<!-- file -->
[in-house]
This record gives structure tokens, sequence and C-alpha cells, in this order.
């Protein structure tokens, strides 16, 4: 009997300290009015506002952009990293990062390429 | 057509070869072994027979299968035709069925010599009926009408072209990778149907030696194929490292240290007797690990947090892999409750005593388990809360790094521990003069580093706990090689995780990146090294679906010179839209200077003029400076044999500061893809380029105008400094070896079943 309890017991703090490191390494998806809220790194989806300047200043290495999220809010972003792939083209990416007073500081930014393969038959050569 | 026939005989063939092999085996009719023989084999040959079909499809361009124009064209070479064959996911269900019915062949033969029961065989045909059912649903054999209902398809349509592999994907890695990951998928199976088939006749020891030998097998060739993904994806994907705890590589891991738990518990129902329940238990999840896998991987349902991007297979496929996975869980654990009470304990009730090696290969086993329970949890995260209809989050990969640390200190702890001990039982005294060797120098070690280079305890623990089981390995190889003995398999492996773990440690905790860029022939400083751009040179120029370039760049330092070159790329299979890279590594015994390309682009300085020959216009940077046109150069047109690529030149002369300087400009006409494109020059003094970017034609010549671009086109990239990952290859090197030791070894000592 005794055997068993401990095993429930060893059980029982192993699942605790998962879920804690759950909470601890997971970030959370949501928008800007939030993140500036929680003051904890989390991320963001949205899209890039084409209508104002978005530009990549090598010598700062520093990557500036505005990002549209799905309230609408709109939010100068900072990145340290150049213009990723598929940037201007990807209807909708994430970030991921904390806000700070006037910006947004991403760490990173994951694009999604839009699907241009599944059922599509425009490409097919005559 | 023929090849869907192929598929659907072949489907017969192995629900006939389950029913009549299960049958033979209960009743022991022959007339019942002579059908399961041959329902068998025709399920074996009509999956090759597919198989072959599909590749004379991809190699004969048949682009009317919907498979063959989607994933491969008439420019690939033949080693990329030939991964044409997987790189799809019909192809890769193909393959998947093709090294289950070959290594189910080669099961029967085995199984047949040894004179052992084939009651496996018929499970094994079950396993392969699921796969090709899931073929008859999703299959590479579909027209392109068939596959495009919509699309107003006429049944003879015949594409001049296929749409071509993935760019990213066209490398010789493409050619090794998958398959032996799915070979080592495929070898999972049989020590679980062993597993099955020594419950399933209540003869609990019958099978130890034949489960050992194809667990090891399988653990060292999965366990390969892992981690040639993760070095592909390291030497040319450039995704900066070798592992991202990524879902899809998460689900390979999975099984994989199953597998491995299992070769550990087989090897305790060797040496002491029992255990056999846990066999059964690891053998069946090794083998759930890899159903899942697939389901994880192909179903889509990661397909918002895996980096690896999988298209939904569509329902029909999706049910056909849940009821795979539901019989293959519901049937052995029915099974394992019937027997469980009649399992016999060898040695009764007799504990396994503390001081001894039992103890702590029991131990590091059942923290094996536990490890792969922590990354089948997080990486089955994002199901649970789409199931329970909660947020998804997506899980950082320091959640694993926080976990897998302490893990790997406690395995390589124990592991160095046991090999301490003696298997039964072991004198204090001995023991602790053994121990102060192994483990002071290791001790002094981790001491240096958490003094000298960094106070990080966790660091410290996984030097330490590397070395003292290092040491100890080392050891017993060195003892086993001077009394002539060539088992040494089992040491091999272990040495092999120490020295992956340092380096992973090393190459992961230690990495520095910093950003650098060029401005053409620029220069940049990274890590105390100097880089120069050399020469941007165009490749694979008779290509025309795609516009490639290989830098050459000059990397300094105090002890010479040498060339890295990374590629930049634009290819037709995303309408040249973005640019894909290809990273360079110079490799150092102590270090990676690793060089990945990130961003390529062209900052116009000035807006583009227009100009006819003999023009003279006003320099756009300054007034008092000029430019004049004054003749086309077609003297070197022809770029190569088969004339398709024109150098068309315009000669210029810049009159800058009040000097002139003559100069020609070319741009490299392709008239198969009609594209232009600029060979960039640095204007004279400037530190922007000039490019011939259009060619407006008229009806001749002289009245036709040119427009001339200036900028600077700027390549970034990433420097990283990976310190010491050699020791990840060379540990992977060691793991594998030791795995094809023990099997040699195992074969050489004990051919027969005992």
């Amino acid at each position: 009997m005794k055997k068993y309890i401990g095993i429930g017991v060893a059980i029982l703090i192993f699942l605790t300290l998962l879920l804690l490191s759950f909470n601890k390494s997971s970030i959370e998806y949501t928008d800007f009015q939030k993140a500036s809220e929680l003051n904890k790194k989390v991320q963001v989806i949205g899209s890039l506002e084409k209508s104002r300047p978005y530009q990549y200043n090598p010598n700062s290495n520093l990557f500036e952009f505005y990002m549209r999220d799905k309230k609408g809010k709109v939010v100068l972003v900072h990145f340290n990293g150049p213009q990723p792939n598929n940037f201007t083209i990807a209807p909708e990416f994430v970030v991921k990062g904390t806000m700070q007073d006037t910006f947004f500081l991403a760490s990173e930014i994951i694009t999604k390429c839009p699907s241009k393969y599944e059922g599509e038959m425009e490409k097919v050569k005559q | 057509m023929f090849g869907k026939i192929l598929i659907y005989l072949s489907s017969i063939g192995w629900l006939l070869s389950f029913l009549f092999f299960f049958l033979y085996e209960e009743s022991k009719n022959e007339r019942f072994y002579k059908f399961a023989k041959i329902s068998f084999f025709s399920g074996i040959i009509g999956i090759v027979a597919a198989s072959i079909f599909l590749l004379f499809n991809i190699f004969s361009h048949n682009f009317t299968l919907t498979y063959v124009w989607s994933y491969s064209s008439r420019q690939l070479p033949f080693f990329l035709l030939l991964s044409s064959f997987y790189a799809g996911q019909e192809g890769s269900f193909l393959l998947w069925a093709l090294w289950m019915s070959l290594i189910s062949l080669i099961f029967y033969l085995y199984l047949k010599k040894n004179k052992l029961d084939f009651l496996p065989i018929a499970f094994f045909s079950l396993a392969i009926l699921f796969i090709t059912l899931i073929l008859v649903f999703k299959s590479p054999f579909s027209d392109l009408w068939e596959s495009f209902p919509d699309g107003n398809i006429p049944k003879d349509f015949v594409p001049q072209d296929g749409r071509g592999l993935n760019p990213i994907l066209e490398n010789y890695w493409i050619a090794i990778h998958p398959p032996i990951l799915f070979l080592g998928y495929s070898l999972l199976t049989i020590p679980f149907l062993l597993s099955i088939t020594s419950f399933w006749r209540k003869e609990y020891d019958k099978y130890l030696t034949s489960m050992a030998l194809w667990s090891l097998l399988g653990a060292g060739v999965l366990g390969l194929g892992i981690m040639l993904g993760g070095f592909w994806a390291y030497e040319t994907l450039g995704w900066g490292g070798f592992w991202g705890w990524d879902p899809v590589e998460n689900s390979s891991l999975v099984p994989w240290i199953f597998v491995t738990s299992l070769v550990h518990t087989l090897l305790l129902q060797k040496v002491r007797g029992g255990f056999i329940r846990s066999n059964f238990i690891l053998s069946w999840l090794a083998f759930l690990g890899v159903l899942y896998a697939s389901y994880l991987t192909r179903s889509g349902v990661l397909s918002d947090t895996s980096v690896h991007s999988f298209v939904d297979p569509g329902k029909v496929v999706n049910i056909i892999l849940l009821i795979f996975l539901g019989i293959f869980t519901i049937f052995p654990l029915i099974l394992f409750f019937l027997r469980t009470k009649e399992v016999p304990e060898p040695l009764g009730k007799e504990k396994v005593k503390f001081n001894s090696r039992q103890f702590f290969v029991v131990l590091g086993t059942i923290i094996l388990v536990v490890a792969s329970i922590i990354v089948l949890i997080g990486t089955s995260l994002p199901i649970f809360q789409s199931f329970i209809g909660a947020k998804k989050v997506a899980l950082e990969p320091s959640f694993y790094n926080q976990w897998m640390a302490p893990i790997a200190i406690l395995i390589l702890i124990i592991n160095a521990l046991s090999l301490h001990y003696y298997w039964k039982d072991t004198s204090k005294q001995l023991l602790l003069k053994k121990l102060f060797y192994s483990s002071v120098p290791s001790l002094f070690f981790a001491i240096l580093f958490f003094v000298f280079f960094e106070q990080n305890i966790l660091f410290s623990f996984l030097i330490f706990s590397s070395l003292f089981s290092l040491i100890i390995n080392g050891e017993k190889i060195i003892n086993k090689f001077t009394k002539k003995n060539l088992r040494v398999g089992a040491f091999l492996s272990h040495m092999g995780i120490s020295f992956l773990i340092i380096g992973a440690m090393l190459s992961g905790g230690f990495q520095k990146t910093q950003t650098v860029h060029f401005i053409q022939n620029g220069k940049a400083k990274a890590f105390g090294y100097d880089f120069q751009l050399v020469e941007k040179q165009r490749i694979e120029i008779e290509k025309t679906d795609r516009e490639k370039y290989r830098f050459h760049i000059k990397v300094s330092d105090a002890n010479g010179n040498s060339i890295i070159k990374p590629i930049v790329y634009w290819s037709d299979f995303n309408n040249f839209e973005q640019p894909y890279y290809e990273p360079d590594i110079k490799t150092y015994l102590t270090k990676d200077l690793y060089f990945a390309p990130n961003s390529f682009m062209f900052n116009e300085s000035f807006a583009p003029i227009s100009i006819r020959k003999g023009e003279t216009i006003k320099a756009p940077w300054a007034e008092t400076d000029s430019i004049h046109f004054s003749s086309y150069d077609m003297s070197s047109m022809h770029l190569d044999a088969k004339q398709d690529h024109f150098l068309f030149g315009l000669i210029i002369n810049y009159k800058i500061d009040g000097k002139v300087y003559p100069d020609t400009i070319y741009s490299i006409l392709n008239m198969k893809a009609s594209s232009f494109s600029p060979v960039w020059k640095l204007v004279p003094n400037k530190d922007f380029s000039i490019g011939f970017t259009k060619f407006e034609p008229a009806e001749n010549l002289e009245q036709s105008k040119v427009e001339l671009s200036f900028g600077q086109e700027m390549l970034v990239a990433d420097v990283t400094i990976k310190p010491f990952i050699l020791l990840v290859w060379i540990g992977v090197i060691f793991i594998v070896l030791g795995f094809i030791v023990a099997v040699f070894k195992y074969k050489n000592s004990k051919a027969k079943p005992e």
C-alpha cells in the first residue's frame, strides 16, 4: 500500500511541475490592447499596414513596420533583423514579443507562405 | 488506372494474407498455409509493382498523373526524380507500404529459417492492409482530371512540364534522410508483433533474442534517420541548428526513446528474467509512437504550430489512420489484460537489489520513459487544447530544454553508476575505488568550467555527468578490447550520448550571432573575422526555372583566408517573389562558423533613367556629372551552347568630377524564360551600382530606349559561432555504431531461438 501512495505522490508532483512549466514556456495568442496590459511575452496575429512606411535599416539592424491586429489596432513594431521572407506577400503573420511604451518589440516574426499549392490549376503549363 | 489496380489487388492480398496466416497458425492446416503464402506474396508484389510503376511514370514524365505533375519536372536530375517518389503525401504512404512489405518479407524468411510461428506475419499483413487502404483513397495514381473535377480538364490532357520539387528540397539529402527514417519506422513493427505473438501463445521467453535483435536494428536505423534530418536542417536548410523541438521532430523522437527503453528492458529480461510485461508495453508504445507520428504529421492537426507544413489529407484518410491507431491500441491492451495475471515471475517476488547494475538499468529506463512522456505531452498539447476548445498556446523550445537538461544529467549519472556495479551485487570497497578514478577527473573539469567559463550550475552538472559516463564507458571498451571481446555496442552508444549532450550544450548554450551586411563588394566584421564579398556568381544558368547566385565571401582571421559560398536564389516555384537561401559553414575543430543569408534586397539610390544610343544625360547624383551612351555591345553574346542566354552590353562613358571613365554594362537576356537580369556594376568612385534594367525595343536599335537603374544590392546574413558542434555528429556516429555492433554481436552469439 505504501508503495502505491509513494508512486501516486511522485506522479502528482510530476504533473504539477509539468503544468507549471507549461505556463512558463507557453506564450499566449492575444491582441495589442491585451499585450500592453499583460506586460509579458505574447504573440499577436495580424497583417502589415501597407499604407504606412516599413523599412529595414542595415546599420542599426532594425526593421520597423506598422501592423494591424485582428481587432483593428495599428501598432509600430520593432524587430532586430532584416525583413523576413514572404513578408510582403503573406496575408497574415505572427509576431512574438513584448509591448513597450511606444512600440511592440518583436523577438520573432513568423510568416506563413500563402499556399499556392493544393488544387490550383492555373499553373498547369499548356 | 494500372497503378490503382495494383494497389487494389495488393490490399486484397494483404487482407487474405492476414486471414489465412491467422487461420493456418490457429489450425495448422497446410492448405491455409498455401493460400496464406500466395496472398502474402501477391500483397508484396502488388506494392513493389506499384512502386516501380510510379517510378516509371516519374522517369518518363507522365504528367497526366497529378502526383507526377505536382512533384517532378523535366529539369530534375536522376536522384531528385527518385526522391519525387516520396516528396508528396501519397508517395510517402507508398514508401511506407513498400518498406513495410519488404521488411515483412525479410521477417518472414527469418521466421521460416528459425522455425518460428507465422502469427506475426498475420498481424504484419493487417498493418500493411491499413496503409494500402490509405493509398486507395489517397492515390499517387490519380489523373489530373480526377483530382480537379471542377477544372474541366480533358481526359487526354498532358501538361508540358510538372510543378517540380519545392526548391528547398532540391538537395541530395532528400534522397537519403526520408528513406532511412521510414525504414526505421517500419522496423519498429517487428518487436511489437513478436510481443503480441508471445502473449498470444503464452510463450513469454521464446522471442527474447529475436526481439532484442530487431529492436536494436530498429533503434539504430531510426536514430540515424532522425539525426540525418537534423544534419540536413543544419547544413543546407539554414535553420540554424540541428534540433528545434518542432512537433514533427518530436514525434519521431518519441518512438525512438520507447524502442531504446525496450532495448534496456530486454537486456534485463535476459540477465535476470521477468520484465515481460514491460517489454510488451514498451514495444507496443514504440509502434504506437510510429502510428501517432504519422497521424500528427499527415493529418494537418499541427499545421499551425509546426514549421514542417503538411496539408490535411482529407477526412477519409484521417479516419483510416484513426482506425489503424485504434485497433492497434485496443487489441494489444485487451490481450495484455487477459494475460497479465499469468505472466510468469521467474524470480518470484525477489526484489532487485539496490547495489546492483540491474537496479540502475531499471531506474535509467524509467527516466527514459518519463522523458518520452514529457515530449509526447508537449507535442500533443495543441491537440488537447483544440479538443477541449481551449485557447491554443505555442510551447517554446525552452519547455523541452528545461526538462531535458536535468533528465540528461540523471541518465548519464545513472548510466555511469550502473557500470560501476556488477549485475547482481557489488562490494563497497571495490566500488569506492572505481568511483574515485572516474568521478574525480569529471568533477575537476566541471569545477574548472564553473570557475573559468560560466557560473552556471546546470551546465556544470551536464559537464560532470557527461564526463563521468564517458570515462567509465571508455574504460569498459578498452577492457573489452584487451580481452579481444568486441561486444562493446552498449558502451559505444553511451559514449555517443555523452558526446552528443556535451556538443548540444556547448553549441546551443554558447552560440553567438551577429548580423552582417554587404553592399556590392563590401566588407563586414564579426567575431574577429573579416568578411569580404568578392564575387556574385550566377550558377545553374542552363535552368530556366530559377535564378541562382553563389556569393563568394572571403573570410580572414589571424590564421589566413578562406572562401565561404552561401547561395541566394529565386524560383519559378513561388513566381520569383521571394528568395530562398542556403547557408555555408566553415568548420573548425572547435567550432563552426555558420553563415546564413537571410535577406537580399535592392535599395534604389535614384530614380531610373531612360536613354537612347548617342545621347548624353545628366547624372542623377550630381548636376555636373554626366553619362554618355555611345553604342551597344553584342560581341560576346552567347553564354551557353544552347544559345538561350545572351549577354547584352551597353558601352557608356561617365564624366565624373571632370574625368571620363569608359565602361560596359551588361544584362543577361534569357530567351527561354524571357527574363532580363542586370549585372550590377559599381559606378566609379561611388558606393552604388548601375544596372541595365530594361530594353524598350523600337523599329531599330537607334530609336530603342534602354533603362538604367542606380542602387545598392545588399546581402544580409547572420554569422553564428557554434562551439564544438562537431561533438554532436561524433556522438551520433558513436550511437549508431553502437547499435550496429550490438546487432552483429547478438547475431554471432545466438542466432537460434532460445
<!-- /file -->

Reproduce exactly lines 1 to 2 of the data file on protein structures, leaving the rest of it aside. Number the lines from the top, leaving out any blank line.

[in-house]
This record gives structure tokens, sequence and C-alpha cells, in this order.